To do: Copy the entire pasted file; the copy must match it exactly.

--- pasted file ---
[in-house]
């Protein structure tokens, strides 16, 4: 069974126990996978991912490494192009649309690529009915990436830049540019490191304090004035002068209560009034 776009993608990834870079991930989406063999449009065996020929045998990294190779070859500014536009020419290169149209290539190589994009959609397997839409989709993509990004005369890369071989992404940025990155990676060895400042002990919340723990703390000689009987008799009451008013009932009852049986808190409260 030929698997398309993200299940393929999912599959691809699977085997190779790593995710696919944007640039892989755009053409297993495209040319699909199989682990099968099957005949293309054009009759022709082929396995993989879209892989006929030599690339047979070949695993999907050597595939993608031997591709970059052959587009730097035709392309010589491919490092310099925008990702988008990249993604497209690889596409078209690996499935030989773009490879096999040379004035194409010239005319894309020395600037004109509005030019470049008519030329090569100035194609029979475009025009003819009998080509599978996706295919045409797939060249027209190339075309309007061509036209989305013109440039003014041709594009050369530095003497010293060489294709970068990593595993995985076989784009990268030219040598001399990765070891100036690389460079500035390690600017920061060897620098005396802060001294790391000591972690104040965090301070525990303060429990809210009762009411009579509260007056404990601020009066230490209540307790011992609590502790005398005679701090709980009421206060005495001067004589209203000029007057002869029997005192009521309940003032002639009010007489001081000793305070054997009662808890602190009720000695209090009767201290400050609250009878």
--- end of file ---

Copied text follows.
[in-house]
């Protein structure tokens, strides 16, 4: 069974126990996978991912490494192009649309690529009915990436830049540019490191304090004035002068209560009034 776009993608990834870079991930989406063999449009065996020929045998990294190779070859500014536009020419290169149209290539190589994009959609397997839409989709993509990004005369890369071989992404940025990155990676060895400042002990919340723990703390000689009987008799009451008013009932009852049986808190409260 030929698997398309993200299940393929999912599959691809699977085997190779790593995710696919944007640039892989755009053409297993495209040319699909199989682990099968099957005949293309054009009759022709082929396995993989879209892989006929030599690339047979070949695993999907050597595939993608031997591709970059052959587009730097035709392309010589491919490092310099925008990702988008990249993604497209690889596409078209690996499935030989773009490879096999040379004035194409010239005319894309020395600037004109509005030019470049008519030329090569100035194609029979475009025009003819009998080509599978996706295919045409797939060249027209190339075309309007061509036209989305013109440039003014041709594009050369530095003497010293060489294709970068990593595993995985076989784009990268030219040598001399990765070891100036690389460079500035390690600017920061060897620098005396802060001294790391000591972690104040965090301070525990303060429990809210009762009411009579509260007056404990601020009066230490209540307790011992609590502790005398005679701090709980009421206060005495001067004589209203000029007057002869029997005192009521309940003032002639009010007489001081000793305070054997009662808890602190009720000695209090009767201290400050609250009878």